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Author: Philipp J. Kroiß

Those responsible for the Baltimore Aquarium were rightly criticised within the industry for talking about creating a sanctuary for their bottlenose dolphins.  The plan was not suitable for the animals because it included a breeding ban in the facility that would have made it impossible for them to build natural social structures in the long term, and for them this would have been torture.

Apparently, climate change is to blame!

Since this plan was made public, criticised of course in the professional world, but with the corresponding recognition of radical opponents to zoos, they have been looking for a suitable place for the construction of the cage of nets that had been planned.  They wanted it to be ready by 2020.  However, according to CEO John Racanelli, whose proximity to the animal rights industry has been noted several times, this is no longer possible and is due to climate change.

Climate change can certainly be pointed to as the cause of many events, but there is nothing that has changed significantly in recent years that could not have been foreseen at the time this plan was announced, a plan entirely beyond what is realistic.  Just a few years ago, there was a problem with hurricanes in the chosen region, but now those responsible for the Baltimore aquarium, led by Racanelli, are acting as if this problem had just begun. < 2019/05/05/720041305 / at-the-baltimore-aquarium-change-change-present-challenge-both-inside-y-out >.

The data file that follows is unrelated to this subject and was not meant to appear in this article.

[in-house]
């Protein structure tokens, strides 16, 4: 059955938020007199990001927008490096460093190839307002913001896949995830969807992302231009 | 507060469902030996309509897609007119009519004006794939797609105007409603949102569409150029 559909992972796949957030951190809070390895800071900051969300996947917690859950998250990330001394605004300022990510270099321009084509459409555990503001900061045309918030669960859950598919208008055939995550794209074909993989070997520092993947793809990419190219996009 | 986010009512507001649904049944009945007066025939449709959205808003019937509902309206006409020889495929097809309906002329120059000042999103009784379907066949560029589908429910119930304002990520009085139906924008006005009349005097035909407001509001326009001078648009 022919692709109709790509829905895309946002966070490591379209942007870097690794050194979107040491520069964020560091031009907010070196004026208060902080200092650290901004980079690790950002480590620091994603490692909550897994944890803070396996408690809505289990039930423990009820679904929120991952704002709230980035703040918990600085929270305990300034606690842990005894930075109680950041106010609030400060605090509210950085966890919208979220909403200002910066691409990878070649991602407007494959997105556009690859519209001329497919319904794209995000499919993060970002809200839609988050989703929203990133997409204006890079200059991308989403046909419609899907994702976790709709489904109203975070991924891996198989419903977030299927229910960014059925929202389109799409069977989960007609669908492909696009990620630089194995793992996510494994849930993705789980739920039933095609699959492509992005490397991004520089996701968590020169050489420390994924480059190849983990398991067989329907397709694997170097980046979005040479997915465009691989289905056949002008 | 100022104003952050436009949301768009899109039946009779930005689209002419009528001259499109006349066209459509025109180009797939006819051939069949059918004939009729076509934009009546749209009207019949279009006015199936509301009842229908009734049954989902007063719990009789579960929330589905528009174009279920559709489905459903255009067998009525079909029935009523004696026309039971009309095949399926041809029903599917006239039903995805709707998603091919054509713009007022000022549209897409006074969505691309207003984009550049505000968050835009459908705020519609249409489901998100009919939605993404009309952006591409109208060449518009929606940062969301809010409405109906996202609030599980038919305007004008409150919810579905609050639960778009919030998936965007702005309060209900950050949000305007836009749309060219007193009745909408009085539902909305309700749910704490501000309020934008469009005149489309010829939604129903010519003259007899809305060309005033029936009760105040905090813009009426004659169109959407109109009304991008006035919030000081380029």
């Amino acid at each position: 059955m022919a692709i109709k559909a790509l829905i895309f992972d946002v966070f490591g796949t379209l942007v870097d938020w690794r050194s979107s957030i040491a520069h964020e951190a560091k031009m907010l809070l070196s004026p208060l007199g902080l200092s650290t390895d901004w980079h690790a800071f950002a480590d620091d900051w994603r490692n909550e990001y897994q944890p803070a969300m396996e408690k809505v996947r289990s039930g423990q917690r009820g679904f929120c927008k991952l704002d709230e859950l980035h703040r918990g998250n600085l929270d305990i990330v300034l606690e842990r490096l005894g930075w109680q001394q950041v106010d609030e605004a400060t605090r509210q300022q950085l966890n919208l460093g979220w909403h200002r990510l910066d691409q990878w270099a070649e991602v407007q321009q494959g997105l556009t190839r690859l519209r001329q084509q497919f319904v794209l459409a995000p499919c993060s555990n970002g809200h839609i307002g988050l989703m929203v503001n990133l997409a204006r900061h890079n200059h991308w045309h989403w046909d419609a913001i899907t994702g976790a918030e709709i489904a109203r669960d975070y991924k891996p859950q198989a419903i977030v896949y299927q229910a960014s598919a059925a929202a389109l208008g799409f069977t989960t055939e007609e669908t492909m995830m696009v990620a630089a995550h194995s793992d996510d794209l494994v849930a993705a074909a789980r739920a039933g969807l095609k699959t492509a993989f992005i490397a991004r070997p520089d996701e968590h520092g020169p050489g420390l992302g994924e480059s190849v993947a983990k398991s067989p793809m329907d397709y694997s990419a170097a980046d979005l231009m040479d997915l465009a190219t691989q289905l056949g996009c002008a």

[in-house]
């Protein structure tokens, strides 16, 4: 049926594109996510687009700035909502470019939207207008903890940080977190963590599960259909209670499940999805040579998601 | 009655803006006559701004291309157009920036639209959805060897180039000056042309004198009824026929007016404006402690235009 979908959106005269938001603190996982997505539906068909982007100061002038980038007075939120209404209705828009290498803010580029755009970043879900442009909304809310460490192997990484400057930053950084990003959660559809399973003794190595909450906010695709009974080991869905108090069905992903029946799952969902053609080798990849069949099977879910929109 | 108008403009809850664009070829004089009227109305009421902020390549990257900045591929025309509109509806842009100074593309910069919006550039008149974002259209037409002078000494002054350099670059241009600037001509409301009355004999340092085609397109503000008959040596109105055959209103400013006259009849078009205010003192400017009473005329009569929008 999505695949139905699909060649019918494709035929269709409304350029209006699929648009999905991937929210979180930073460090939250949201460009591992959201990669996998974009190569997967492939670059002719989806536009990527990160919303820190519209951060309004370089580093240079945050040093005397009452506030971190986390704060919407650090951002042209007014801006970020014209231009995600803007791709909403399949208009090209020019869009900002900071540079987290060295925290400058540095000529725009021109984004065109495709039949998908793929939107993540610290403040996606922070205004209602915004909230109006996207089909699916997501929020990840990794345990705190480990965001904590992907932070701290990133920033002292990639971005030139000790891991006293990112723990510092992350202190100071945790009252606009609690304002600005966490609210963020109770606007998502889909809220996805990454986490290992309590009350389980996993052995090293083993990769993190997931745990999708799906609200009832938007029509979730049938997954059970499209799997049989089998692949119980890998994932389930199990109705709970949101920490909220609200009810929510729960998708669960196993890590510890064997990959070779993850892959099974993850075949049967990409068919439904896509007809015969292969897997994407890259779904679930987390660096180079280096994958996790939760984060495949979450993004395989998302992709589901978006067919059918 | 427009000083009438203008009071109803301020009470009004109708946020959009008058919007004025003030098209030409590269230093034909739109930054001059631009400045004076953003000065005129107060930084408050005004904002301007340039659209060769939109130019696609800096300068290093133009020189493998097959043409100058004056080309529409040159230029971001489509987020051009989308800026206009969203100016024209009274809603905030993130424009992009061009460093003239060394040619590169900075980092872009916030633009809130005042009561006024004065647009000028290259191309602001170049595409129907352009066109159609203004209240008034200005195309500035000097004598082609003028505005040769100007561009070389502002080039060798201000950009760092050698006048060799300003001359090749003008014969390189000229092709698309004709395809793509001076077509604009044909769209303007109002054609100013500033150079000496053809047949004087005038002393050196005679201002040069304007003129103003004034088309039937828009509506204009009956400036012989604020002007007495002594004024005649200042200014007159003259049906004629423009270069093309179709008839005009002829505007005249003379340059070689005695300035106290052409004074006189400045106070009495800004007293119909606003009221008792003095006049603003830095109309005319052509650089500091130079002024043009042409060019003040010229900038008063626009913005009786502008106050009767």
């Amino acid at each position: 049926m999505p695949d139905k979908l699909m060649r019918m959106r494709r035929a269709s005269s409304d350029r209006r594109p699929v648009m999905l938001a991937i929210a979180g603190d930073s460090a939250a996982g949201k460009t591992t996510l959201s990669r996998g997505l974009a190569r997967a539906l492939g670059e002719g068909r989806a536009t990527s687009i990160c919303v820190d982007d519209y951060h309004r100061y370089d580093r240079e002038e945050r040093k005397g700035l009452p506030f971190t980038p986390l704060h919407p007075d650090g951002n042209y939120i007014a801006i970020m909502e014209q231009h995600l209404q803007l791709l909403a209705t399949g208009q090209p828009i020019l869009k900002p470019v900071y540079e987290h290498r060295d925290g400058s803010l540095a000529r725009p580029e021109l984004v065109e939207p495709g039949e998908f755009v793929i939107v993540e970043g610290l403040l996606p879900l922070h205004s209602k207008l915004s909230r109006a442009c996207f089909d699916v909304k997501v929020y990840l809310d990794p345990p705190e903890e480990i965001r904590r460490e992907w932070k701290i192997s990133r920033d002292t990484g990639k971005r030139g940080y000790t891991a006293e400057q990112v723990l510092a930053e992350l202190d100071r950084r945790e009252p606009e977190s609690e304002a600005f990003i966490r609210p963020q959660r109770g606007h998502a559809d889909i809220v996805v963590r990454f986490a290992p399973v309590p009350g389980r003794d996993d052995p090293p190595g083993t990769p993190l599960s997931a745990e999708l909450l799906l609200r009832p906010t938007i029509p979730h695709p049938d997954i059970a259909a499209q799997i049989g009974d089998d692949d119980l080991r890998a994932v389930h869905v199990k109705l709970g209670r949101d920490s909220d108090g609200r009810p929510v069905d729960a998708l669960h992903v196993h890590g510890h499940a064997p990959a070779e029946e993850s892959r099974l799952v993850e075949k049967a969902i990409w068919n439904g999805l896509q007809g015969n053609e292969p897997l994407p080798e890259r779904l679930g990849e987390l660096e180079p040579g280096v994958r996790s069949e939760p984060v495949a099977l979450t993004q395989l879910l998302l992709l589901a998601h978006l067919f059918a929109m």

This type of drama is not worthy of a modern zoo or aquarium.  People make mistakes or sometimes make wrong decisions, but then they must be consistent and confront them.  Yes, the populist plan of the sanctuary for animal welfare was, from the beginning, a faulty and wrong idea, so you can admit that and there is nothing wrong or reprehensible about that.  This defamatory comedy with climate change as an alibi is not proper to people who really claim to be experts.

Does the concept of a sanctuary have a future?

This type of sanctuary is a project that must function for decades and it is clear that climate change, pollution and other damaging factors will make such projects with net cages impossible.  It will also be necessary to observe how the institutions that hold dolphins and that currently work with the so-called Sea Pens or Bay Pens at sea will continue.  Here one has to act very deliberately and study each case individually.

But all this has been known for years.  It’s not something recent, but it became even more relevant when the mistaken idea of the Baltimore Aquarium was born.  They cannot now suddenly pretend to be surprised by the problems of climate change and pollution, or by the health risks posed by the growing anthropogenic pollution of seawater.